Wednesday, October 03, 2018

Ever Call an Uber? Nic Joseph's THE NIGHT IN QUESTION Changes Everything

Telling what happened when you're in the middle of it -- that's what makes it so hard when you're the victim of a crime. And Paula, driver for a car service in her "spare time" (basically, a full-time second job), might be one of the victims in THE NIGHT IN QUESTION.

Or, judging by what she's saying to the investigating detective, she might just like minding other people's business -- she's there to inform on someone she delivered to a crime scene.

Then again: Could she have played a more active role in the tragedy?

Nic Joseph's second thriller (after Boy. 9, Missing) zips in and out of times, situations, points of view. It's confusing and scary -- especially from Paula's point of view. Chronically short on sleep, desperately aware that she'll never make enough money to afford possible treatment for her husband's below-waist paralysis, mixed up about how she's fallen into a groupie role with a famous singer she'd barely known about, Ryan Hooks ... she's the most unreliable of narrators, even when she's trying hard to sort out what actually took place and how drunk she may have been. Most of all, she's in the process of realizing, thanks to her girlfriend's insight, that she's a witness to what Ryan's done off stage:
I hadn't made it up.

I wasn't delusional.

Ryan Hooks had been in my car.

"I can't believe it," Vanessa hissed as she seemingly came to the same conclusion. "It really was him! And you saw him cheating on Tiffane." She paused for a moment and then raised her eyebrows. "What are you going to do?"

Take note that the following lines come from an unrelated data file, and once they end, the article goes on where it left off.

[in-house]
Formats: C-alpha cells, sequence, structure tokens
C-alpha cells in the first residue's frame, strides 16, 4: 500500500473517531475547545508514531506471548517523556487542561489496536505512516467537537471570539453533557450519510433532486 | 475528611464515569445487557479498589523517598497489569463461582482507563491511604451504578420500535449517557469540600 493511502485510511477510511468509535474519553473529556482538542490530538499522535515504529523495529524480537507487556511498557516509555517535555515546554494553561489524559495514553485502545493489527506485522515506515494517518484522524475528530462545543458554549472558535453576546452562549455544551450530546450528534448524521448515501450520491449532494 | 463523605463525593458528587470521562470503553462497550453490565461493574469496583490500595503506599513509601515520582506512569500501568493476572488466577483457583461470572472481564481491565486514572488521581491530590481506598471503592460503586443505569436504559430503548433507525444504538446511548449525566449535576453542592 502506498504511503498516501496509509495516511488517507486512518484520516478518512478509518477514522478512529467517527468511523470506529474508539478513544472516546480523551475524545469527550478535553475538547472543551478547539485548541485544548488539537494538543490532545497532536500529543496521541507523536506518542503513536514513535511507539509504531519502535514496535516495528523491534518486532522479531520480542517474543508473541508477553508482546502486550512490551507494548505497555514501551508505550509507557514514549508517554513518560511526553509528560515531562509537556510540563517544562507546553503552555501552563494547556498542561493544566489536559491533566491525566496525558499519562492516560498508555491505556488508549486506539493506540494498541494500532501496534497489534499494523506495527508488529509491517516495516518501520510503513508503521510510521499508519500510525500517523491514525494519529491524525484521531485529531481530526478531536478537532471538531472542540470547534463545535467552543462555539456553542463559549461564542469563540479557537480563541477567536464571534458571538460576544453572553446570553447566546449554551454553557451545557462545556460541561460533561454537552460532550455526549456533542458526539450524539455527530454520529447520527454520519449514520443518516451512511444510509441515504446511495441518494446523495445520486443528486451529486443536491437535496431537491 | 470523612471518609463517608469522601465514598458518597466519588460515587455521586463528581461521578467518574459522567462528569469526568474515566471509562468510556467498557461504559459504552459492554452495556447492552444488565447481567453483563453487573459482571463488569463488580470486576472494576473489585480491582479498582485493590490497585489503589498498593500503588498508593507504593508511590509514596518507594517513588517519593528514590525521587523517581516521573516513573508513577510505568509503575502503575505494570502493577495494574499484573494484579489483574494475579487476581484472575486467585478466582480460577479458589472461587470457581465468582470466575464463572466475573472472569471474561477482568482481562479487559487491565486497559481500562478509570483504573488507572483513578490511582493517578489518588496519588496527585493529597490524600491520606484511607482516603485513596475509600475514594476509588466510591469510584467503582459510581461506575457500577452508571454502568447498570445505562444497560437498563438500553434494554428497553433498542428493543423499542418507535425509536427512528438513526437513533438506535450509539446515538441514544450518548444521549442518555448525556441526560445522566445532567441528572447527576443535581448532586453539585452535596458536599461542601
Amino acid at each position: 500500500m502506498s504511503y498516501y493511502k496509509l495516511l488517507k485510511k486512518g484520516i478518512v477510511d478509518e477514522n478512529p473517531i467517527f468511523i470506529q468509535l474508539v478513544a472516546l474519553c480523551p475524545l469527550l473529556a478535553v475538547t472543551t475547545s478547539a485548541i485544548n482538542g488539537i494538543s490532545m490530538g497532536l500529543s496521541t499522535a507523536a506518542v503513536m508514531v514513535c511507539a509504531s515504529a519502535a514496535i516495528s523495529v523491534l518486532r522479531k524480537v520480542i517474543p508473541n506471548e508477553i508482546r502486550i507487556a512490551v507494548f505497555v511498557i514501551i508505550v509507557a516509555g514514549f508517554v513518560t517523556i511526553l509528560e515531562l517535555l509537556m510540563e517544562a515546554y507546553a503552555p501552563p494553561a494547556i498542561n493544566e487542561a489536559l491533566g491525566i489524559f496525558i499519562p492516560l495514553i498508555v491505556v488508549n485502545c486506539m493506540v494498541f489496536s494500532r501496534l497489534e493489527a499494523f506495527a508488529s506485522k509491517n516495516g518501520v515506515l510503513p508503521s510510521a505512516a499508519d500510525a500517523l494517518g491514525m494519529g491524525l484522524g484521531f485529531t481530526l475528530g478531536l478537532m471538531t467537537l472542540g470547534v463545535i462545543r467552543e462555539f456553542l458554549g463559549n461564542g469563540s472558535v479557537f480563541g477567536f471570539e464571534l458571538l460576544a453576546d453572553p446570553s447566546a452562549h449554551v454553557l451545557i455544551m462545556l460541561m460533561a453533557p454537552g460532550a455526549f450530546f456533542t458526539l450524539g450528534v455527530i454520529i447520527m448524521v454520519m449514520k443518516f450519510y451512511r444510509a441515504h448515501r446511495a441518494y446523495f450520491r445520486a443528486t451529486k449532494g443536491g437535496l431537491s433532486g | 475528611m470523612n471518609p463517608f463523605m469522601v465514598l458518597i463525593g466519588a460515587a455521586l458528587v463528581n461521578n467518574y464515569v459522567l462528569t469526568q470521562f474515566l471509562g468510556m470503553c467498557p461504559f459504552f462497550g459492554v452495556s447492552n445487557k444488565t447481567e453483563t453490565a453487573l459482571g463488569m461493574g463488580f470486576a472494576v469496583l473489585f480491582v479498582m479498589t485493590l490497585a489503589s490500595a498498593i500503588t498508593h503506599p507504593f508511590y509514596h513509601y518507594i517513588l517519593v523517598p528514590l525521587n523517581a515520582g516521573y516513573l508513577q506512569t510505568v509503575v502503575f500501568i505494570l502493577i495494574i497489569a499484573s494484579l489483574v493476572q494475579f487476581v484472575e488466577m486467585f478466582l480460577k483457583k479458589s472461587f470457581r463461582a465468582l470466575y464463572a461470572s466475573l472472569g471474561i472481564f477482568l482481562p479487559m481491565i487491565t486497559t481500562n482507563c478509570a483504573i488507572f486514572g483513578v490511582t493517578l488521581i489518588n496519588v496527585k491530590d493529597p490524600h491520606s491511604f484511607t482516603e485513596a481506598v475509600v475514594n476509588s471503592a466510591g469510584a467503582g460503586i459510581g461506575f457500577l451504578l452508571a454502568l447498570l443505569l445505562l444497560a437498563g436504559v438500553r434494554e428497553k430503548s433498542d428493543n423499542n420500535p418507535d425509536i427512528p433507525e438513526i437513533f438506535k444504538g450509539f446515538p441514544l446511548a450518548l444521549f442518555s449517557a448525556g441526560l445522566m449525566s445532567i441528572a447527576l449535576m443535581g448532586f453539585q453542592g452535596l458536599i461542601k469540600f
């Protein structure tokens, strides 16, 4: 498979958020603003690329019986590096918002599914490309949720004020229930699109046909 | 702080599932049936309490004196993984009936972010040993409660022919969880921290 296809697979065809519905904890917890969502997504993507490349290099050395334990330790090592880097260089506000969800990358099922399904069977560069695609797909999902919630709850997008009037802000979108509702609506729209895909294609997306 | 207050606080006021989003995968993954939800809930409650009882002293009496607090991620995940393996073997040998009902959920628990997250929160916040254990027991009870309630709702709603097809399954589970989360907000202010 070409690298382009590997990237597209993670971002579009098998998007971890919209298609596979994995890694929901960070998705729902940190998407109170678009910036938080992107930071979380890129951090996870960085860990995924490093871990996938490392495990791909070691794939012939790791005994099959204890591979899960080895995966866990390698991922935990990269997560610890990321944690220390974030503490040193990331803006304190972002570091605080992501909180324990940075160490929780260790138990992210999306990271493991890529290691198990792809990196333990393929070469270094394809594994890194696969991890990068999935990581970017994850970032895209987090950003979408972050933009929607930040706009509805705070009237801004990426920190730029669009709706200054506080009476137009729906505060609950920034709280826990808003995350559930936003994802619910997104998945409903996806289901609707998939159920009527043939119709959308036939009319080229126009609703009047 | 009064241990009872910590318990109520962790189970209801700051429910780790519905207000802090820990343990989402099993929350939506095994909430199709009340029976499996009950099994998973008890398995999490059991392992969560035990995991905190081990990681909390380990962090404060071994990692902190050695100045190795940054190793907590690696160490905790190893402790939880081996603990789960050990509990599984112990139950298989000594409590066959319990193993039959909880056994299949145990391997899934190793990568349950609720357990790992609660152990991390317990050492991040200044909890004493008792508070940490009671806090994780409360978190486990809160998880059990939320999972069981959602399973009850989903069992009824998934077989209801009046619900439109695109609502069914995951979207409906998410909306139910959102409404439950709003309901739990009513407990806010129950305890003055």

Because Ryan Hooks, superstar, left his cellphone in Paula's car. Not only is that something she might return to him -- she maybe could get a reward. Not just for the phone, but for the evidence on it.

And that's how Paula steps into the scary lane of life.

It takes some patience to read THE NIGHT IN QUESTION because of the sudden and frequent shifts of point of view and timeline. But the concept of a crime that begins in a ride service is blazingly on time, and the final twists show how skilled Joseph is with plot. I wish she'd been a bit deeper on character for this one -- I never decided whether I liked Paula, actually -- but I couldn't put the book down.

Then again, I may never again be willing to try a ride service.

[Published by Sourcebooks, released this week.]

PS:  Looking for more mystery reviews, from cozy to very dark? Browse the Kingdom Books mysteries review blog here. 

No comments: